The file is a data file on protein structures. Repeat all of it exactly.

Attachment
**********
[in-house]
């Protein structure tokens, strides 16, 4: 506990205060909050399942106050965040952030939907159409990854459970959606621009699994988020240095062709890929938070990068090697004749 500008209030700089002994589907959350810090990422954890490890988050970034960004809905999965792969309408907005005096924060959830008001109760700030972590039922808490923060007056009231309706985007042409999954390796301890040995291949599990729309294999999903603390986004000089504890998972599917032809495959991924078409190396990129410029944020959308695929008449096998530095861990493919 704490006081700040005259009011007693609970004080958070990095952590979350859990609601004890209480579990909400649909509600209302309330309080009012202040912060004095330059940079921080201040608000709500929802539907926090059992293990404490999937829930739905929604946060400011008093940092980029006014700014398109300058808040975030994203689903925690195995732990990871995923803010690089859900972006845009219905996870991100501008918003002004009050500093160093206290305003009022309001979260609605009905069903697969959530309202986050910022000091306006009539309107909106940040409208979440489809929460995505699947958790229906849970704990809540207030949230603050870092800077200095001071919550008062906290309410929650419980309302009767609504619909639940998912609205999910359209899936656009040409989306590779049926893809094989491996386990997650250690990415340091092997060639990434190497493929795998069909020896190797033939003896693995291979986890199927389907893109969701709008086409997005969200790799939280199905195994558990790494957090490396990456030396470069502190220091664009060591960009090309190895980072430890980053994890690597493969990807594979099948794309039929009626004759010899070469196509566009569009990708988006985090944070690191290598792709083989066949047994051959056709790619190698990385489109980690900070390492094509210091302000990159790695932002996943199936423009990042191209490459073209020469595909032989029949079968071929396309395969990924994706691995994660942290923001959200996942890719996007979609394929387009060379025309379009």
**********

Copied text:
[in-house]
């Protein structure tokens, strides 16, 4: 506990205060909050399942106050965040952030939907159409990854459970959606621009699994988020240095062709890929938070990068090697004749 500008209030700089002994589907959350810090990422954890490890988050970034960004809905999965792969309408907005005096924060959830008001109760700030972590039922808490923060007056009231309706985007042409999954390796301890040995291949599990729309294999999903603390986004000089504890998972599917032809495959991924078409190396990129410029944020959308695929008449096998530095861990493919 704490006081700040005259009011007693609970004080958070990095952590979350859990609601004890209480579990909400649909509600209302309330309080009012202040912060004095330059940079921080201040608000709500929802539907926090059992293990404490999937829930739905929604946060400011008093940092980029006014700014398109300058808040975030994203689903925690195995732990990871995923803010690089859900972006845009219905996870991100501008918003002004009050500093160093206290305003009022309001979260609605009905069903697969959530309202986050910022000091306006009539309107909106940040409208979440489809929460995505699947958790229906849970704990809540207030949230603050870092800077200095001071919550008062906290309410929650419980309302009767609504619909639940998912609205999910359209899936656009040409989306590779049926893809094989491996386990997650250690990415340091092997060639990434190497493929795998069909020896190797033939003896693995291979986890199927389907893109969701709008086409997005969200790799939280199905195994558990790494957090490396990456030396470069502190220091664009060591960009090309190895980072430890980053994890690597493969990807594979099948794309039929009626004759010899070469196509566009569009990708988006985090944070690191290598792709083989066949047994051959056709790619190698990385489109980690900070390492094509210091302000990159790695932002996943199936423009990042191209490459073209020469595909032989029949079968071929396309395969990924994706691995994660942290923001959200996942890719996007979609394929387009060379025309379009």